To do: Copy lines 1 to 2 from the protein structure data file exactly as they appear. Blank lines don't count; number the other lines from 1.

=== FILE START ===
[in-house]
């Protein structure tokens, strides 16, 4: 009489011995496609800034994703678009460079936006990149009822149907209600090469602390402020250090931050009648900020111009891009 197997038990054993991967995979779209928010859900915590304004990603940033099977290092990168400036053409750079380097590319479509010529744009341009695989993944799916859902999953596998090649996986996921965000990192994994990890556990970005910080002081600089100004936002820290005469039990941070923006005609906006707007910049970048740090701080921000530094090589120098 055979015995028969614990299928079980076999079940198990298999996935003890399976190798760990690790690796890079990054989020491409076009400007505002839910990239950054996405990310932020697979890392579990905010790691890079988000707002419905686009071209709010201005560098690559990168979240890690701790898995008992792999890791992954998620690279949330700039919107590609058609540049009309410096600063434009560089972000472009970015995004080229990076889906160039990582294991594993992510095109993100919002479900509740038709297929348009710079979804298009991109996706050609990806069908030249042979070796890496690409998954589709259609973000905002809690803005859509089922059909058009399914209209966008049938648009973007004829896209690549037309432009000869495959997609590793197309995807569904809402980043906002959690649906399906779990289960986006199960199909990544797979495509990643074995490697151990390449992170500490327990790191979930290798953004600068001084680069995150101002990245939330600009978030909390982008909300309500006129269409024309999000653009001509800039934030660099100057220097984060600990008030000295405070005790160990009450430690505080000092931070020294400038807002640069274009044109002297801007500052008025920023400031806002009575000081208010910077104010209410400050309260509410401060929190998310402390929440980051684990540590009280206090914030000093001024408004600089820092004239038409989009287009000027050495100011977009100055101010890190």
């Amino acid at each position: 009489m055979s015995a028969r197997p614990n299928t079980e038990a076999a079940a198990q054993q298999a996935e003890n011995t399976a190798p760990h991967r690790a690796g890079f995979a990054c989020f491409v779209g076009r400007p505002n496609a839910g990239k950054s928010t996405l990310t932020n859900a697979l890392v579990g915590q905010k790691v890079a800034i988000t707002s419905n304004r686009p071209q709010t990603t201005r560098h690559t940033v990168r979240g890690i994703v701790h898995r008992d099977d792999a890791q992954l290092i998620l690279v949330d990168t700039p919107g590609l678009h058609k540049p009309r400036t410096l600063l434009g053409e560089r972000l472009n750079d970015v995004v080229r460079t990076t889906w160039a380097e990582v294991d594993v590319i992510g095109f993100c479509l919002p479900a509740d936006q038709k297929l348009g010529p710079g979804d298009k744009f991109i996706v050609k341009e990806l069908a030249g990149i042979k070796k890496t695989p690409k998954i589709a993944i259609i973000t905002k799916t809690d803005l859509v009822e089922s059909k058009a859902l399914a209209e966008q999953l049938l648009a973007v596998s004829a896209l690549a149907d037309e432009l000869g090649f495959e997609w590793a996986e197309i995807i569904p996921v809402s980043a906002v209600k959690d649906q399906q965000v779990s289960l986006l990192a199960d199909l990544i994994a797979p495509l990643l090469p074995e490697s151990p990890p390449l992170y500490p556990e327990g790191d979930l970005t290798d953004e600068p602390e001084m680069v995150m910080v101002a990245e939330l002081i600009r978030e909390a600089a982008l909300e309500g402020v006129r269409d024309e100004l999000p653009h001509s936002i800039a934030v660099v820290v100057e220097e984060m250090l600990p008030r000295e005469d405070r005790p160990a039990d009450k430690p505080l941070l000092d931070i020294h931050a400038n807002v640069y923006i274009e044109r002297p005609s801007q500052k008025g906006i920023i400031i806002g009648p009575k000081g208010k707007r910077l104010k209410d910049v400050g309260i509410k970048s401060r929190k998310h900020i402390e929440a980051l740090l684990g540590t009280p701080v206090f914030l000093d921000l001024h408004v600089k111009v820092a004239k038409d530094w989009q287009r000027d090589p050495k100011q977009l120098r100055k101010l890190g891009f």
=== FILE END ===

[in-house]
């Protein structure tokens, strides 16, 4: 009489011995496609800034994703678009460079936006990149009822149907209600090469602390402020250090931050009648900020111009891009 197997038990054993991967995979779209928010859900915590304004990603940033099977290092990168400036053409750079380097590319479509010529744009341009695989993944799916859902999953596998090649996986996921965000990192994994990890556990970005910080002081600089100004936002820290005469039990941070923006005609906006707007910049970048740090701080921000530094090589120098 055979015995028969614990299928079980076999079940198990298999996935003890399976190798760990690790690796890079990054989020491409076009400007505002839910990239950054996405990310932020697979890392579990905010790691890079988000707002419905686009071209709010201005560098690559990168979240890690701790898995008992792999890791992954998620690279949330700039919107590609058609540049009309410096600063434009560089972000472009970015995004080229990076889906160039990582294991594993992510095109993100919002479900509740038709297929348009710079979804298009991109996706050609990806069908030249042979070796890496690409998954589709259609973000905002809690803005859509089922059909058009399914209209966008049938648009973007004829896209690549037309432009000869495959997609590793197309995807569904809402980043906002959690649906399906779990289960986006199960199909990544797979495509990643074995490697151990390449992170500490327990790191979930290798953004600068001084680069995150101002990245939330600009978030909390982008909300309500006129269409024309999000653009001509800039934030660099100057220097984060600990008030000295405070005790160990009450430690505080000092931070020294400038807002640069274009044109002297801007500052008025920023400031806002009575000081208010910077104010209410400050309260509410401060929190998310402390929440980051684990540590009280206090914030000093001024408004600089820092004239038409989009287009000027050495100011977009100055101010890190």